Is it teething time for your little one?


There have been many, many stories in the news about battery accidents involving children, but clearly, the warnings bear repeating.


A father in the UK has issued a stark warning to parents everywhere today, following the tragic death of his two-year-old daughter.


Little Francesca Asan died from an internal haemorrhage back in May, after a lithium battery she swallowed corroded in her throat and damaged an artery.



Father George Asan told an inquest into the toddler’s death that the 2cm ‘button’ batteries were in the house to power 3D-TV glasses.


Despite the fact that the batteries were hidden in a drawer, Francesca managed to get hold of the packet, open it, and swallow one of the batteries within.


When Francesca became unwell, she was brought to the doctor twice, and to the dentist who thought she was teething.



Eventually, the tot was rushed to A&E after her condition deteriorated, and she very sadly died there.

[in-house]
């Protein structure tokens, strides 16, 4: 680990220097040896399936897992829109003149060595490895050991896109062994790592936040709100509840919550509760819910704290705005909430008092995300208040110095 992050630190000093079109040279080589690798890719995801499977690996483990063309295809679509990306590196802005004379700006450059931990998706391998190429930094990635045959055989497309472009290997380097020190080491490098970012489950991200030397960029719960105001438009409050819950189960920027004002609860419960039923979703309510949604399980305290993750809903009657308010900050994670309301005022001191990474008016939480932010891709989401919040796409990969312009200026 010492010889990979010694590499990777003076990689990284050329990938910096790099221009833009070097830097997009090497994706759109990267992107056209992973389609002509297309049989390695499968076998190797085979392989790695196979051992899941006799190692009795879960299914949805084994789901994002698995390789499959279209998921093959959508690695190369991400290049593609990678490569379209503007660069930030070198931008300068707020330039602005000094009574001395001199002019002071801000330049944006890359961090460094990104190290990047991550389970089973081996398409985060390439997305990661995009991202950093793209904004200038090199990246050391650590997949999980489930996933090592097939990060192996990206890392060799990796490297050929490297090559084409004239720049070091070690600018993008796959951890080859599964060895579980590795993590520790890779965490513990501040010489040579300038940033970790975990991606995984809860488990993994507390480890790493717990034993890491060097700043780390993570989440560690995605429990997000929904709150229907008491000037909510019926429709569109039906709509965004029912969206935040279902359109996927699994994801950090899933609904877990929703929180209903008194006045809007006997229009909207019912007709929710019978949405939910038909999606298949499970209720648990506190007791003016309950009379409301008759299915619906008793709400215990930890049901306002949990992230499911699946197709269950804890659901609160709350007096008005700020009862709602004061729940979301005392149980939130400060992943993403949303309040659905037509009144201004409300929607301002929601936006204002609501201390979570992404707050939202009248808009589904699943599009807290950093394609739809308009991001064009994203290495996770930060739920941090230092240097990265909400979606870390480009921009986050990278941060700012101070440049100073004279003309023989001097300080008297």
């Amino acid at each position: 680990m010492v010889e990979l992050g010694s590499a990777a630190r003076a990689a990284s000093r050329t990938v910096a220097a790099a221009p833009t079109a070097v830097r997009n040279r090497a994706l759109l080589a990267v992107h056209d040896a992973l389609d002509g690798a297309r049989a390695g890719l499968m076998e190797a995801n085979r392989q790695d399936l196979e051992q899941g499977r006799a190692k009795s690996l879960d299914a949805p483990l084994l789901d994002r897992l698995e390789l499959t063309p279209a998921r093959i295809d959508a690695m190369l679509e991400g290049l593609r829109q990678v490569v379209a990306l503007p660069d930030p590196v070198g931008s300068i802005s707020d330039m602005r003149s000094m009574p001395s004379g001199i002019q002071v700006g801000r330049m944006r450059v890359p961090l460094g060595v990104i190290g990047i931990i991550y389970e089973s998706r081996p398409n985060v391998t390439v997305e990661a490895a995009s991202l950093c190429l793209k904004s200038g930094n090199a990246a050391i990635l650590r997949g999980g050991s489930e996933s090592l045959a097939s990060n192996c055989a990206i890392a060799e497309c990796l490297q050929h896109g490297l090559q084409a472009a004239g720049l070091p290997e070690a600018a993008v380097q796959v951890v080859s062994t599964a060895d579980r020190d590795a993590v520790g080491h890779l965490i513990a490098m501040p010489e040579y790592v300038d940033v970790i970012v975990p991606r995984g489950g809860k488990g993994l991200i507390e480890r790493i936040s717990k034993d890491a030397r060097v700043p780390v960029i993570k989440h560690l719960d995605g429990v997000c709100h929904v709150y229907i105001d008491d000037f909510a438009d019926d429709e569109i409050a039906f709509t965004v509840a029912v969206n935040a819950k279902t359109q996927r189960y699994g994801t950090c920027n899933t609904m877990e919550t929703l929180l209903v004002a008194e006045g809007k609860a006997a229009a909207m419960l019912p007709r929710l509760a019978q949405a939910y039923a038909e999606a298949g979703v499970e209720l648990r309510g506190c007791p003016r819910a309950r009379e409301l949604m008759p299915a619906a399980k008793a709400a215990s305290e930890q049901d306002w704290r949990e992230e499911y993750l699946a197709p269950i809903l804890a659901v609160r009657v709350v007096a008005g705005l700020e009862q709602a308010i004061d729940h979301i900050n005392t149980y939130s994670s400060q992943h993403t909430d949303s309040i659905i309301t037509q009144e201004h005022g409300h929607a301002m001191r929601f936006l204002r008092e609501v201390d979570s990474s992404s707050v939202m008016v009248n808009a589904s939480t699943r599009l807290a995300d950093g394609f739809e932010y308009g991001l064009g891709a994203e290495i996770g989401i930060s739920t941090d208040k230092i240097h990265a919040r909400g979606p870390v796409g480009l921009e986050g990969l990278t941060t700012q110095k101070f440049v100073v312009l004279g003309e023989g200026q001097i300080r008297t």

Speaking at the inquest into Francesca’s death, where a finding of misadventure was made, George Asan issued a stark warning.


“If you don’t use the batteries straight away, then don’t keep them in the house. They are dangerous. We have a very busy house with many kids, but it is important to make sure batteries cannot be accessed by them,” he said.


The coroner, meanwhile, added: “We need to be aware of these things, and be aware of the button batteries and the dangers they bring.”


SHARE to spread the Asan family’s important safety message far and wide.



Hello Mama!
Help us help you by allowing us and our partners to remember your device as having browsed MummyPages and serve you better content and ads

We're on a mission to help our mums and their families thrive by informing, connecting and entertaining.

Join us in our mission by consenting to the use of cookies and IP address recognition by us and our partners to serve you content (including ads) best suited to your interests, both here and around the web.

We promise never to share any other information that may be deemed personal unless you explicitly tell us it's ok.

If you want more info, see our privacy policy.